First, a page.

Relationship Counseling? But I’m Single!?
When people ask me what I do, I tell them I’m a relationship therapist. That usually raises an eyebrow followed by a pause followed by a question. THE question- “So… who do you work with?” Very simply, I work with anyone who is interested in exploring relationships and fostering a healthier, stronger, more fulfilling connection.
Which means I see everyone. Never married? Yes. Married? Yes. Dating? Yes. Committed relationship. Yes. Engaged? Yes. Separated? Yes. Divorced? Yes. Widowed? Yes. Jumping back into the dating pool? Yes.
Yes, yes, and yes.
Marriage therapy and couples counseling make perfect sense to people. We understand two people coming together seeking to solve problems, learn better communication skills, deepen physical and emotional intimacy.
So why would a single person come to relationship counseling???
Excellent question!! On the surface, this doesn’t make sense. Single people aren’t in relationships- why seek therapy for a nonexistent relationship? Dig a little deeper and you start to understand that the question is based upon the assumption that single people aren’t in relationships.
So, can you be single and be in a relationship at the same time?? Yes, yes, and yes.
As I share with my clients, I view every person as being in a relationship. And I break this into 4 categories.
First category: two person relationships are easy to spot because there are two bodies occupying the same space. Whether its some serious PDA happening at the local park on a sunny afternoon or an argument that sounds like two kids fussing about who gets the last piece of cake, it’s two people in a relationship. An emotional connection exists -positive or negative, healthy or unhealthy, loving or hurting- that keeps drawing these physical bodies into the same space.
Second category: the person who isn’t physically there. Consider your own life. Ever spend time thinking about “the one that got away”? Replaying a break up you didn’t want and fantasizing about a different ending in which happily ever after is the new ending? Or the ending in which you exact the revenge you wish you could have so that person would hurt as much as you do? Perhaps you are grieving a love lost too early due to health or unfortunate circumstances? Or, third category, maybe you daydream about your soulmate. A mysterious stranger who finds you in aisle 8 in the grocery store as you both reach for the same box of cereal, who then sweeps you off your feet and rescues you from a life of loneliness and failed attempts at love?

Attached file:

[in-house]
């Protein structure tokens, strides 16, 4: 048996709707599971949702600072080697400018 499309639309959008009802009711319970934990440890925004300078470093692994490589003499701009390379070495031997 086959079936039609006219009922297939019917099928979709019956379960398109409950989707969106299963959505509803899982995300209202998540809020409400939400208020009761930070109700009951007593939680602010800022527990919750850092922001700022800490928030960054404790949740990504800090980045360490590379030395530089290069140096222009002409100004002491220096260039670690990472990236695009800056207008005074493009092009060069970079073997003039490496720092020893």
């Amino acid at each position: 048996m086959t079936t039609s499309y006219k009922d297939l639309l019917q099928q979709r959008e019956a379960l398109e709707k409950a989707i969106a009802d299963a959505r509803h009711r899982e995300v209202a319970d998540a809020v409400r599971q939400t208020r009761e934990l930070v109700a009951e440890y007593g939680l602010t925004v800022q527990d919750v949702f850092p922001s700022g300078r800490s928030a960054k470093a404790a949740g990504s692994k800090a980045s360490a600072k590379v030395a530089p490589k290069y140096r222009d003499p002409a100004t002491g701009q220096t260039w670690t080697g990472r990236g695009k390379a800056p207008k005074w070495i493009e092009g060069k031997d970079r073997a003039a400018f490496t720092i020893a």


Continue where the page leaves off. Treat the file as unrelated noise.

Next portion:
Those emotional relationships with people who are either no longer physically in our lives or who have never physically been in our lives are still relationships. They are present in our emotions and our thoughts. They are the focus of our emotional time and energy. They keep us in a loop of replaying fantasies instead of being involved in the real thing. Leaning into why you spend emotional time and energy on psychological relationships is important. These psychological relationships need to find healing so we have closure and can move on to healthy, happy real relationships.
And that leaves us with the fourth and, IMO, most important relationship of all…
The relationship we are in with ourselves.
You see, the love and acceptance we seek from other people should begin with us learning how to love and accept ourselves. Yet lots of times our relationships fail because we love in the wrong order. Instead beginning with loving ourselves, we look for someone else to love and accept us first because we need their approval. We need someone we like and approve of to like and approve of us so we can see ourselves as likeable and worthy of being loved and accepted. Their approval is the signal that tells us it’s ok for us to like ourselves. Only then, when we have their approval, do we love and accept ourselves as being good and worthy.
This puts our sense of self-worth in the hands of someone else. That feels good when we have their approval. It tears us apart when their approval is revoked.
When we are able to love ourselves first, we own our sense of worthiness and acceptance. This creates a sense of confidence that allows us show up as a person with confidence, self-respect, and the ability to be authentic and genuine. Having a loving relationship with ourselves first is the step we must take to end the unhealthy psychological and physical relationships that block us from finding the secure, happy, fulfilling love we want.
So yes, everyone is in a relationship. Always in one with yourself. Sometimes psychologically in one with a person from our past or future. Sometimes physically in one with a person in the present. But, yes, always in a relationship. Make those relationships that feel good for you-
Embrace your best self! Anne